One of our earliest Revit-based projects was the new AU$30M, 150-guestroom Ibis Hotel in Wollongong, which we fully documented in Revit from beginning to end. This project proved to us the power of BIM for project documentation and communication, as well as its value for decision-making, because – although it was amongst our first Revit projects – we did not have a single ‘formal’ RFI related to the documentation on this project. Instead we would ‘drop a camera’ into the Revit model to view and discuss whatever project issue the client or the contractor had, and even though they had no knowledge of Revit or BIM (or even CAD necessarily) we could quickly come to a decision and move on.
The Ibis Hotel project was about two years ago, and since then we’ve continued to expand and build our BIM practice. For example, on the more recent AU$65 million addition to the existing Novotel Hotel located on Darling Harbor in Sydney, we’re using the phasing capability of Revit to minimize disruption to the existing hotel, which must remain open during the renovation. Because there is so much coordination involved with the existing structure – and to enable the hotel to function during the additional construction – the design team is using the building model and this phasing capability to sequence the new construction and to minimize the interference with existing systems and areas of the operating hotel (like exhaust risers or fire escape stairs) that can’t be disturbed.
A final project example – and one that illustrates our use of BIM for sustainable design practices – is the “Space at One Bligh”, which is intended to be Sydney’s exemplar green building for the next decade and will set a new standard for high-rise office buildings. On this AU$230 million project, we’ve expanded our use of BIM and we’re using Revit Architecture as the basis for modeling and documenting the complex elliptical geometry of the building as well as analyzing the building’s sustainable design performance. We’re sharing models with multi-disciplinary teams for structural analysis and MEP integration, and using the built-in coordination and interference checking tool to reduce errors.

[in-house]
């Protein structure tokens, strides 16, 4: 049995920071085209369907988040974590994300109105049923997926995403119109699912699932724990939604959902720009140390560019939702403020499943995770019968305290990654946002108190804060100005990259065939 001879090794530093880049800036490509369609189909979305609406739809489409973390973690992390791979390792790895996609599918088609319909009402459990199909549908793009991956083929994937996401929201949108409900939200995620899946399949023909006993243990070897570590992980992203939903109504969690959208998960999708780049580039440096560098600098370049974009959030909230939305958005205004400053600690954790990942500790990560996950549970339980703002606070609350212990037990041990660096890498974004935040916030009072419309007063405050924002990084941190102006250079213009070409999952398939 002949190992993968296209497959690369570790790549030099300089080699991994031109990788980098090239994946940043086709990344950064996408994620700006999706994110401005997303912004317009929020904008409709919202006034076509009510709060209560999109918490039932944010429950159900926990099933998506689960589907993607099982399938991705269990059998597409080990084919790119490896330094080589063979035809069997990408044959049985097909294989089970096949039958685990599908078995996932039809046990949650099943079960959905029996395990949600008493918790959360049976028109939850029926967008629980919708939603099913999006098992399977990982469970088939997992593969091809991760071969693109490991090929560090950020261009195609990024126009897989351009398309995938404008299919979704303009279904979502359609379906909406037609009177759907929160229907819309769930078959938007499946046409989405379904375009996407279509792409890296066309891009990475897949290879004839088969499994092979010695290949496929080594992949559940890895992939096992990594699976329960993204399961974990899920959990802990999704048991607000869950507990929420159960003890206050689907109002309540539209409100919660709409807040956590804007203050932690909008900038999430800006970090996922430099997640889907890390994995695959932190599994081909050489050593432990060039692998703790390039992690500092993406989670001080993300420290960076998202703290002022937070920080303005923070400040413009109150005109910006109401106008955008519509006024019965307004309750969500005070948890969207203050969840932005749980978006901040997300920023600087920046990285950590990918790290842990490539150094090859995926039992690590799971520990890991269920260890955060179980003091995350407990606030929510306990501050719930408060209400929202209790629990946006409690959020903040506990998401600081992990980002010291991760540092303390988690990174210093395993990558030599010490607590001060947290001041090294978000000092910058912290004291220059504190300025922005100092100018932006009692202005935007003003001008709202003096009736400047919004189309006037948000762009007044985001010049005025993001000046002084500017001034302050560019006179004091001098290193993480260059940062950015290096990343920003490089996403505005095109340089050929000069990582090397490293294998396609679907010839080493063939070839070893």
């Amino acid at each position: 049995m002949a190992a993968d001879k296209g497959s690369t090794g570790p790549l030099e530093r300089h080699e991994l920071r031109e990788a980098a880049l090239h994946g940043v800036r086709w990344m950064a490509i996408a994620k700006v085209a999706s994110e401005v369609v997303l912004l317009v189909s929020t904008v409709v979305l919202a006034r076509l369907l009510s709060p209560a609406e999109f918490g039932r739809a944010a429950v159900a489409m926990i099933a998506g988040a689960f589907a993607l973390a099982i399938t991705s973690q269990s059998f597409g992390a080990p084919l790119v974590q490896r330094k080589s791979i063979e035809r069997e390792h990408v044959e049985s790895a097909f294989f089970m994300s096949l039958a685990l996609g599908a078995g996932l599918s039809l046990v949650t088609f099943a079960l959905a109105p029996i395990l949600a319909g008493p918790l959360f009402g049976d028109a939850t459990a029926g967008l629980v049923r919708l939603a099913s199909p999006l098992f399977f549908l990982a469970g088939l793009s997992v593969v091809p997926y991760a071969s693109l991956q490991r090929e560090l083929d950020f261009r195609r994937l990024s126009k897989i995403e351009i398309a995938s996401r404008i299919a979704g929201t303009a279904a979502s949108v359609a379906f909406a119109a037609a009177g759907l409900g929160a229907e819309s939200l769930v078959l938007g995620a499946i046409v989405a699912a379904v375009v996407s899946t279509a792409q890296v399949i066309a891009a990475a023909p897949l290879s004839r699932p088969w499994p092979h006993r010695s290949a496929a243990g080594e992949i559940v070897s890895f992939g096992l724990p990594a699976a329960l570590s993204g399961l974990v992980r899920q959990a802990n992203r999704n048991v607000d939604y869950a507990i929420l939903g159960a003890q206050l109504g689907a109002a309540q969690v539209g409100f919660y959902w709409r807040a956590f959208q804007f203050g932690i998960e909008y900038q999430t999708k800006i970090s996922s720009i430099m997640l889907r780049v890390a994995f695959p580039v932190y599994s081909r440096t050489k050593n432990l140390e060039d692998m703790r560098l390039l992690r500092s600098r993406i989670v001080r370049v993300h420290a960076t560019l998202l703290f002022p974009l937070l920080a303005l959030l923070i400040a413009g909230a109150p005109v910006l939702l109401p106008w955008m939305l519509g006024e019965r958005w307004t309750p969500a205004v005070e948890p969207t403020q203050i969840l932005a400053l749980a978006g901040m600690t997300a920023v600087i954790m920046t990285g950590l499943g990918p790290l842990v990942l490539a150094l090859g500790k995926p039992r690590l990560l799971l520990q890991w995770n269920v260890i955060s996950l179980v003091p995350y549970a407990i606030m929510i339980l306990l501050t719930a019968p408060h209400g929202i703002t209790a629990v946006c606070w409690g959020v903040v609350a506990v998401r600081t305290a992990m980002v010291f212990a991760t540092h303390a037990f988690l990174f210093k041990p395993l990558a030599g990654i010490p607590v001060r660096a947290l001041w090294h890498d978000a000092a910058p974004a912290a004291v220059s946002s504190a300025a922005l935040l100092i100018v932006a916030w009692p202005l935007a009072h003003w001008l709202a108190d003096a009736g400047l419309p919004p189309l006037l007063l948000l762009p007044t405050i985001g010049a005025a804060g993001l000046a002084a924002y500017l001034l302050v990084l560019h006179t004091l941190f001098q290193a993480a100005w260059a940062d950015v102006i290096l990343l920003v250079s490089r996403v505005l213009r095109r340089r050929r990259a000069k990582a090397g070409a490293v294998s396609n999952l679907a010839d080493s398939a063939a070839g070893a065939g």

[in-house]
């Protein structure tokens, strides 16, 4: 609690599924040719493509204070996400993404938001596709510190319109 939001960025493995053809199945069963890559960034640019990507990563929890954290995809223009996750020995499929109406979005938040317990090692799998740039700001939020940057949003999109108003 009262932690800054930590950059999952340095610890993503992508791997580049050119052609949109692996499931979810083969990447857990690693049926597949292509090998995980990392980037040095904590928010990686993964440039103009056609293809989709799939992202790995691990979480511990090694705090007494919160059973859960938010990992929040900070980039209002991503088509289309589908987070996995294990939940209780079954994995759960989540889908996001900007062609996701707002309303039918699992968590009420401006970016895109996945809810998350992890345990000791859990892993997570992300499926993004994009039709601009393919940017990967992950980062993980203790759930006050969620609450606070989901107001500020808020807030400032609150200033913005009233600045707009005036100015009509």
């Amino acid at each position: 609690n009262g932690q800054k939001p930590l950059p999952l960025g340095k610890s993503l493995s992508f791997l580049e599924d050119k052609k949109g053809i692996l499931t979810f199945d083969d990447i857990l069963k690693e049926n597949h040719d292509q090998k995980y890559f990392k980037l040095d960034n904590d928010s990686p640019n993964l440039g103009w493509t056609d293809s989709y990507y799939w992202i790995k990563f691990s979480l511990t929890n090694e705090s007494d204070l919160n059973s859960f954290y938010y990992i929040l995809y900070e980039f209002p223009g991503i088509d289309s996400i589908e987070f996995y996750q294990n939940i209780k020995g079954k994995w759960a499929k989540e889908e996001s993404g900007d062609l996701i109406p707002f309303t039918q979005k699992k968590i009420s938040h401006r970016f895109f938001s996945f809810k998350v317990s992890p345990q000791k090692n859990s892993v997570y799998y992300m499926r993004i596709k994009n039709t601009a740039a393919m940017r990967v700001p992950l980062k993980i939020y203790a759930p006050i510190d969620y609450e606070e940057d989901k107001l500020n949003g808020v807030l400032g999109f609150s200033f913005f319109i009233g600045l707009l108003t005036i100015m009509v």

4. How do you envision future uses of BIM?
At Architectus, we’re constantly exploring ways to increase the value of building information modelling for our clients, such as: delivering more sophisticated construction sequencing based on integration with project planning systems, or expanded services to provide an as-built building model for use in maintenance, facilities management, leasing, and tenancy fit-out.
From a broader perspective, I feel that BIM is driving real transformation in the building industry. A product like Revit is an excellent platform for collaboration across design teams and geographies, and I can envision more permanent and structured arrangements for collaboration and project delivery – especially for offshore projects in locations like India or China where political, economic or cultural uncertainties tend to drive up project risk. In fact, we already have clients coming to us for our BIM methodology because it produces such consistent, coordinated designs and documentation – and therefore lowers their risk. At Architectus we’re already engaged in that transformation, cultivating permanent relationships with engineering firms, with ESD consultants, and with builders who use the Revit platform.
Architectus received the Revit BIM Experience Award based on their successful use of the Revit platform for sustainable design, the use of a Revit BIM process for inter-discipline design collaboration and coordination; and for their advanced workflows for team coordination and the sharing of building information models.